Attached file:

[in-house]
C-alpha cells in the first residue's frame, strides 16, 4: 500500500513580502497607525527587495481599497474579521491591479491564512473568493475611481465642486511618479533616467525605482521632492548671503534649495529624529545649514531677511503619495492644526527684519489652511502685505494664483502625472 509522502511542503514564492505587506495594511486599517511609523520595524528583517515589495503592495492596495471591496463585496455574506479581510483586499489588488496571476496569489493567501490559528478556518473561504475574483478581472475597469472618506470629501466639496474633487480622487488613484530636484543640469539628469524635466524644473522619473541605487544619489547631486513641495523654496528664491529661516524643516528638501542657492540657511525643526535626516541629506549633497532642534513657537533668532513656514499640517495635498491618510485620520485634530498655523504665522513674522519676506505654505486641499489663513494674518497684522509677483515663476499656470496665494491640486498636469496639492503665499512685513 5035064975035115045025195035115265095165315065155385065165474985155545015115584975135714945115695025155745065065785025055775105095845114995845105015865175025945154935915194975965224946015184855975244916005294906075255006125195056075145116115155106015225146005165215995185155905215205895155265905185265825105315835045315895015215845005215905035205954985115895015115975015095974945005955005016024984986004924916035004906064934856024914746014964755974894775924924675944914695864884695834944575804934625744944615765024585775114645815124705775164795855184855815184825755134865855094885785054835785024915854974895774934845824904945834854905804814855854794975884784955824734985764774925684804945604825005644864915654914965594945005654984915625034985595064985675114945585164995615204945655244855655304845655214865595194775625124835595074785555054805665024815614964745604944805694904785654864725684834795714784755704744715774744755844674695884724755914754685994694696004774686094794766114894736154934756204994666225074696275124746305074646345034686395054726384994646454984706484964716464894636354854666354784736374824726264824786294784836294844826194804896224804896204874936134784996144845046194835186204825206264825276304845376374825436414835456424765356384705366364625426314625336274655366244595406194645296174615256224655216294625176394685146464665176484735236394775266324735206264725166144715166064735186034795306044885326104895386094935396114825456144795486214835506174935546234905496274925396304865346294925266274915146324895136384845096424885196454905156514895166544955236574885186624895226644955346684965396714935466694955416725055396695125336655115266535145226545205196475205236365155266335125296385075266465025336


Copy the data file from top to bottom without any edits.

[in-house]
C-alpha cells in the first residue's frame, strides 16, 4: 500500500513580502497607525527587495481599497474579521491591479491564512473568493475611481465642486511618479533616467525605482521632492548671503534649495529624529545649514531677511503619495492644526527684519489652511502685505494664483502625472 509522502511542503514564492505587506495594511486599517511609523520595524528583517515589495503592495492596495471591496463585496455574506479581510483586499489588488496571476496569489493567501490559528478556518473561504475574483478581472475597469472618506470629501466639496474633487480622487488613484530636484543640469539628469524635466524644473522619473541605487544619489547631486513641495523654496528664491529661516524643516528638501542657492540657511525643526535626516541629506549633497532642534513657537533668532513656514499640517495635498491618510485620520485634530498655523504665522513674522519676506505654505486641499489663513494674518497684522509677483515663476499656470496665494491640486498636469496639492503665499512685513 5035064975035115045025195035115265095165315065155385065165474985155545015115584975135714945115695025155745065065785025055775105095845114995845105015865175025945154935915194975965224946015184855975244916005294906075255006125195056075145116115155106015225146005165215995185155905215205895155265905185265825105315835045315895015215845005215905035205954985115895015115975015095974945005955005016024984986004924916035004906064934856024914746014964755974894775924924675944914695864884695834944575804934625744944615765024585775114645815124705775164795855184855815184825755134865855094885785054835785024915854974895774934845824904945834854905804814855854794975884784955824734985764774925684804945604825005644864915654914965594945005654984915625034985595064985675114945585164995615204945655244855655304845655214865595194775625124835595074785555054805665024815614964745604944805694904785654864725684834795714784755704744715774744755844674695884724755914754685994694696004774686094794766114894736154934756204994666225074696275124746305074646345034686395054726384994646454984706484964716464894636354854666354784736374824726264824786294784836294844826194804896224804896204874936134784996144845046194835186204825206264825276304845376374825436414835456424765356384705366364625426314625336274655366244595406194645296174615256224655216294625176394685146464665176484735236394775266324735206264725166144715166064735186034795306044885326104895386094935396114825456144795486214835506174935546234905496274925396304865346294925266274915146324895136384845096424885196454905156514895166544955236574885186624895226644955346684965396714935466694955416725055396695125336655115266535145226545205196475205236365155266335125296385075266465025336